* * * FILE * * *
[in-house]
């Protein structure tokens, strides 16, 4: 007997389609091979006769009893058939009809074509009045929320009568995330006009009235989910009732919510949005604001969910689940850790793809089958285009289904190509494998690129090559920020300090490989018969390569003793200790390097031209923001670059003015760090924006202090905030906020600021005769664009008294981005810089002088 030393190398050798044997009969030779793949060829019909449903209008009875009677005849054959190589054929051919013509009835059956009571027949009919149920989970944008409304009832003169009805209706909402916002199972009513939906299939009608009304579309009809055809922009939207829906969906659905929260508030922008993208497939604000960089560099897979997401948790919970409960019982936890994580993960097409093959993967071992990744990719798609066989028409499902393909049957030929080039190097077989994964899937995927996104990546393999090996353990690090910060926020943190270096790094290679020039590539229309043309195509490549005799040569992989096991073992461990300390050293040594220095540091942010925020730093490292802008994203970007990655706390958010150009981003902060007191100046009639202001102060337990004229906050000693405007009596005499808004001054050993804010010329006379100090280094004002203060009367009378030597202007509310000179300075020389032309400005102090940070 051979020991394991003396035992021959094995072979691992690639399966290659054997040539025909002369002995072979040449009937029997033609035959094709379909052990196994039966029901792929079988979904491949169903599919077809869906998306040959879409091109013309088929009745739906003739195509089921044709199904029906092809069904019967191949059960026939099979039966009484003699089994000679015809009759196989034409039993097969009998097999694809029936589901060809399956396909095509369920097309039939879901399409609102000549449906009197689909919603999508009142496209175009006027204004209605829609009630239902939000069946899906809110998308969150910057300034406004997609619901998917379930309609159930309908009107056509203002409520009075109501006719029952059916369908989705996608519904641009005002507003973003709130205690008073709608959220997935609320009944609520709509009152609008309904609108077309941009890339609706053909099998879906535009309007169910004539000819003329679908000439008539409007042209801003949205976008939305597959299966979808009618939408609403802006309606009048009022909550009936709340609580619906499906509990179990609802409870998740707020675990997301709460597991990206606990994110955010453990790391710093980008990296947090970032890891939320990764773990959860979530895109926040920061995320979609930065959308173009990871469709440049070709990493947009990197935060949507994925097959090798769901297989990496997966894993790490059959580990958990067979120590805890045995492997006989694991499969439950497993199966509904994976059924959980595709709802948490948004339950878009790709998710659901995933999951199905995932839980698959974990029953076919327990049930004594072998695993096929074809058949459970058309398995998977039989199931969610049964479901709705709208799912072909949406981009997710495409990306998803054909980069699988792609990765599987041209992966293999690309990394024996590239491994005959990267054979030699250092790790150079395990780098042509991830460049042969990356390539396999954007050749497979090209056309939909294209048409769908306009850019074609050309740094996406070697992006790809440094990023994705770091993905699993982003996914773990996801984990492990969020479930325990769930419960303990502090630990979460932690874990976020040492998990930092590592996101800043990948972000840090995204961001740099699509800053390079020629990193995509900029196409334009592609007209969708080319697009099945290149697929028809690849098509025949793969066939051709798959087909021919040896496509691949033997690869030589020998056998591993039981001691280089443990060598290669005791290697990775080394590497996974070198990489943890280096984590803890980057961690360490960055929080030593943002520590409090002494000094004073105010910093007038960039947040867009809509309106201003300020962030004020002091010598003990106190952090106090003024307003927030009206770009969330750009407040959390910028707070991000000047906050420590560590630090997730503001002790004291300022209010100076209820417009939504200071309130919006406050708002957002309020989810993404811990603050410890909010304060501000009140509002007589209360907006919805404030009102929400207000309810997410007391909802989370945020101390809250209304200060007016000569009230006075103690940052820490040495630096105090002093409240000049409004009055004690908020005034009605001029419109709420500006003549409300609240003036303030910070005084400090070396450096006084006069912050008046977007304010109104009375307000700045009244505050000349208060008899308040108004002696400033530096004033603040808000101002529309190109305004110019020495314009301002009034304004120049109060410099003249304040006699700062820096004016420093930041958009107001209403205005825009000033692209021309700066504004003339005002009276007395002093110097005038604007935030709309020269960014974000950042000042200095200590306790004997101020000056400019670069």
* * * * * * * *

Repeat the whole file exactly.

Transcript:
[in-house]
């Protein structure tokens, strides 16, 4: 007997389609091979006769009893058939009809074509009045929320009568995330006009009235989910009732919510949005604001969910689940850790793809089958285009289904190509494998690129090559920020300090490989018969390569003793200790390097031209923001670059003015760090924006202090905030906020600021005769664009008294981005810089002088 030393190398050798044997009969030779793949060829019909449903209008009875009677005849054959190589054929051919013509009835059956009571027949009919149920989970944008409304009832003169009805209706909402916002199972009513939906299939009608009304579309009809055809922009939207829906969906659905929260508030922008993208497939604000960089560099897979997401948790919970409960019982936890994580993960097409093959993967071992990744990719798609066989028409499902393909049957030929080039190097077989994964899937995927996104990546393999090996353990690090910060926020943190270096790094290679020039590539229309043309195509490549005799040569992989096991073992461990300390050293040594220095540091942010925020730093490292802008994203970007990655706390958010150009981003902060007191100046009639202001102060337990004229906050000693405007009596005499808004001054050993804010010329006379100090280094004002203060009367009378030597202007509310000179300075020389032309400005102090940070 051979020991394991003396035992021959094995072979691992690639399966290659054997040539025909002369002995072979040449009937029997033609035959094709379909052990196994039966029901792929079988979904491949169903599919077809869906998306040959879409091109013309088929009745739906003739195509089921044709199904029906092809069904019967191949059960026939099979039966009484003699089994000679015809009759196989034409039993097969009998097999694809029936589901060809399956396909095509369920097309039939879901399409609102000549449906009197689909919603999508009142496209175009006027204004209605829609009630239902939000069946899906809110998308969150910057300034406004997609619901998917379930309609159930309908009107056509203002409520009075109501006719029952059916369908989705996608519904641009005002507003973003709130205690008073709608959220997935609320009944609520709509009152609008309904609108077309941009890339609706053909099998879906535009309007169910004539000819003329679908000439008539409007042209801003949205976008939305597959299966979808009618939408609403802006309606009048009022909550009936709340609580619906499906509990179990609802409870998740707020675990997301709460597991990206606990994110955010453990790391710093980008990296947090970032890891939320990764773990959860979530895109926040920061995320979609930065959308173009990871469709440049070709990493947009990197935060949507994925097959090798769901297989990496997966894993790490059959580990958990067979120590805890045995492997006989694991499969439950497993199966509904994976059924959980595709709802948490948004339950878009790709998710659901995933999951199905995932839980698959974990029953076919327990049930004594072998695993096929074809058949459970058309398995998977039989199931969610049964479901709705709208799912072909949406981009997710495409990306998803054909980069699988792609990765599987041209992966293999690309990394024996590239491994005959990267054979030699250092790790150079395990780098042509991830460049042969990356390539396999954007050749497979090209056309939909294209048409769908306009850019074609050309740094996406070697992006790809440094990023994705770091993905699993982003996914773990996801984990492990969020479930325990769930419960303990502090630990979460932690874990976020040492998990930092590592996101800043990948972000840090995204961001740099699509800053390079020629990193995509900029196409334009592609007209969708080319697009099945290149697929028809690849098509025949793969066939051709798959087909021919040896496509691949033997690869030589020998056998591993039981001691280089443990060598290669005791290697990775080394590497996974070198990489943890280096984590803890980057961690360490960055929080030593943002520590409090002494000094004073105010910093007038960039947040867009809509309106201003300020962030004020002091010598003990106190952090106090003024307003927030009206770009969330750009407040959390910028707070991000000047906050420590560590630090997730503001002790004291300022209010100076209820417009939504200071309130919006406050708002957002309020989810993404811990603050410890909010304060501000009140509002007589209360907006919805404030009102929400207000309810997410007391909802989370945020101390809250209304200060007016000569009230006075103690940052820490040495630096105090002093409240000049409004009055004690908020005034009605001029419109709420500006003549409300609240003036303030910070005084400090070396450096006084006069912050008046977007304010109104009375307000700045009244505050000349208060008899308040108004002696400033530096004033603040808000101002529309190109305004110019020495314009301002009034304004120049109060410099003249304040006699700062820096004016420093930041958009107001209403205005825009000033692209021309700066504004003339005002009276007395002093110097005038604007935030709309020269960014974000950042000042200095200590306790004997101020000056400019670069």